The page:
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Bill Purdue’s Story

Bill Purdue’s Story

Sometimes liver disease occurs for no apparent reason and is only identified when you visit your GP for something completely different.

Bill Purdue was diagnosed with diabetes in 2003 and a year later he was also told he had fatty deposits on his liver. Advised that his condition was cryptogenic (no known cause) it was not until he went to his GP one year later with swollen feet and legs that the seriousness of his condition came to light. Tests revealed Bill had oedema (causing the swelling), portal hypertension (an increase in the blood pressure in the portal vein) and ascites (swelling of the abdomen) all indicating chronic liver disease. So serious was his condition that he was rushed to Nottingham’s Queens’ Medical Centre, where he had to wait for a donor liver and it was almost three months before a suitable ‘O’ blood group became available at St James’s in Leeds.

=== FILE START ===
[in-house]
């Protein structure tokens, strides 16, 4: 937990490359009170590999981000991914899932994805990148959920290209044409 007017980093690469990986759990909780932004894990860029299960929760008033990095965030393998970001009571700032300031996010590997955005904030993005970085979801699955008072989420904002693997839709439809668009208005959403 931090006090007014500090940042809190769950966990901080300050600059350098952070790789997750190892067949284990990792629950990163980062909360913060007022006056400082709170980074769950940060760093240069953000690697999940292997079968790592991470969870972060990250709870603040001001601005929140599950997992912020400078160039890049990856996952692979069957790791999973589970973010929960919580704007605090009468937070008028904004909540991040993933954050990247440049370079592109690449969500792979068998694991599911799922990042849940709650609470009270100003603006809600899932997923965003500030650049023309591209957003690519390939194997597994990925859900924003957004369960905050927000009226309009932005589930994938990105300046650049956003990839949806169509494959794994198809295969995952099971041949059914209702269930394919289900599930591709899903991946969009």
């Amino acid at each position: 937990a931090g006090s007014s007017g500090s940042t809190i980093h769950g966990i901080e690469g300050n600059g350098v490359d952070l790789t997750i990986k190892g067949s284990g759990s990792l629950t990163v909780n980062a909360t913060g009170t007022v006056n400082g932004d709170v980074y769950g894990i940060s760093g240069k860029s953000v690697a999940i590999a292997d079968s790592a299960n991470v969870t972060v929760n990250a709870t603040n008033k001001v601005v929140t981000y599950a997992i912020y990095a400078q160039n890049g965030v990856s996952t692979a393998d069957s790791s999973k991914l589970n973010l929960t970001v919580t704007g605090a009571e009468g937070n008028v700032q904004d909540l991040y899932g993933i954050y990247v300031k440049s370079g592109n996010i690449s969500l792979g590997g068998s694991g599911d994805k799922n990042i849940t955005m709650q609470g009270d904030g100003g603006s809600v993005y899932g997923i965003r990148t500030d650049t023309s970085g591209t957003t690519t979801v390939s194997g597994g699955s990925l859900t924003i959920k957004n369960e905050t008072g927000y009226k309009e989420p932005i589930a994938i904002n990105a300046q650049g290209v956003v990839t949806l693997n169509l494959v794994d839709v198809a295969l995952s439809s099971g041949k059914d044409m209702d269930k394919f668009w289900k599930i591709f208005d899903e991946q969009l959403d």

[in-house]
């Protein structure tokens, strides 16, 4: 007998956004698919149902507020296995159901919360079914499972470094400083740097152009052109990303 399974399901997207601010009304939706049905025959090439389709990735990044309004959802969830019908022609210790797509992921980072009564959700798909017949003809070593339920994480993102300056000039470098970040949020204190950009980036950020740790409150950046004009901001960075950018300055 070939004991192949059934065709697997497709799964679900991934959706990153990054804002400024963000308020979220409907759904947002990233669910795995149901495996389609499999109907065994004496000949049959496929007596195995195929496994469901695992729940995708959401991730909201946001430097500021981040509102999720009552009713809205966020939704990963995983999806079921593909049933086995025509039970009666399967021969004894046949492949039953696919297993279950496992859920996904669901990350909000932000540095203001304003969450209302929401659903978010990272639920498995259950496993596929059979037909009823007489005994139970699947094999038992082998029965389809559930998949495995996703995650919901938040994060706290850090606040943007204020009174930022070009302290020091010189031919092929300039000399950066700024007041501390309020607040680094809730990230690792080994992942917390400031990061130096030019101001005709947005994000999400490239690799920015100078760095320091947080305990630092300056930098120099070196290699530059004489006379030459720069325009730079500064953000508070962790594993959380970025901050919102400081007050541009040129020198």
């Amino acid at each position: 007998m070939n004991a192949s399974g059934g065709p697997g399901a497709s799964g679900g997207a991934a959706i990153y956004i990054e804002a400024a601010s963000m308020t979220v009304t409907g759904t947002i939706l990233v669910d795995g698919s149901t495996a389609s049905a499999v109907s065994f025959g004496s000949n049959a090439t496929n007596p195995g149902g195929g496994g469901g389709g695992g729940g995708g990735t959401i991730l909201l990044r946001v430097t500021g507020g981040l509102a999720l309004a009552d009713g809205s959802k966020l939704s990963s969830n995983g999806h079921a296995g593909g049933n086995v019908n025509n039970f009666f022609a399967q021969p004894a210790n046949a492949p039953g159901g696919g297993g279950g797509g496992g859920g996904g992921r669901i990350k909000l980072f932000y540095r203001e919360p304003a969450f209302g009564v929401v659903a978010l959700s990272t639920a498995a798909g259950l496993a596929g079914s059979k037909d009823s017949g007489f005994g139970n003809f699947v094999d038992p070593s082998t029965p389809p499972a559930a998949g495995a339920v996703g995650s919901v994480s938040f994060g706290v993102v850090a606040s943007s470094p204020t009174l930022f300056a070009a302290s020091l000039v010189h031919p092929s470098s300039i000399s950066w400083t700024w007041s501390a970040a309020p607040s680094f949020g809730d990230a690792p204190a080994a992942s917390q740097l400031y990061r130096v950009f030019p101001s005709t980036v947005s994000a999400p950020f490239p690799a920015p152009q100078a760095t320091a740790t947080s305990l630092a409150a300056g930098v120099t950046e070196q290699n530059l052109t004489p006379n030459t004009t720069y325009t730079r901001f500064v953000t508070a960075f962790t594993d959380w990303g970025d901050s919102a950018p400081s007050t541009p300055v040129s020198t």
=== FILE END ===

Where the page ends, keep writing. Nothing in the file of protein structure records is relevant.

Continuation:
In May 2005 Bill had a successful transplant but remains under the care of his consultant at Nottingham, with regular blood tests and he will have to take anti-rejection drugs for the rest of his life. Now 61 he has retired from his full time job as a librarian and is enjoying life to the full, writing for his local paper, as well as a weekly blog on books, publishing local circular walks and looking forward to visiting America this summer.

“ I was introduced to someone who had already received a liver transplant while I was waiting,“ he remembers “and it gave me the inspiration, confidence and the very necessary hope to go through the transplant when it was offered. It has allowed me the opportunity to make a difference to other people’s lives, something I hope to do in the years ahead I now have .”

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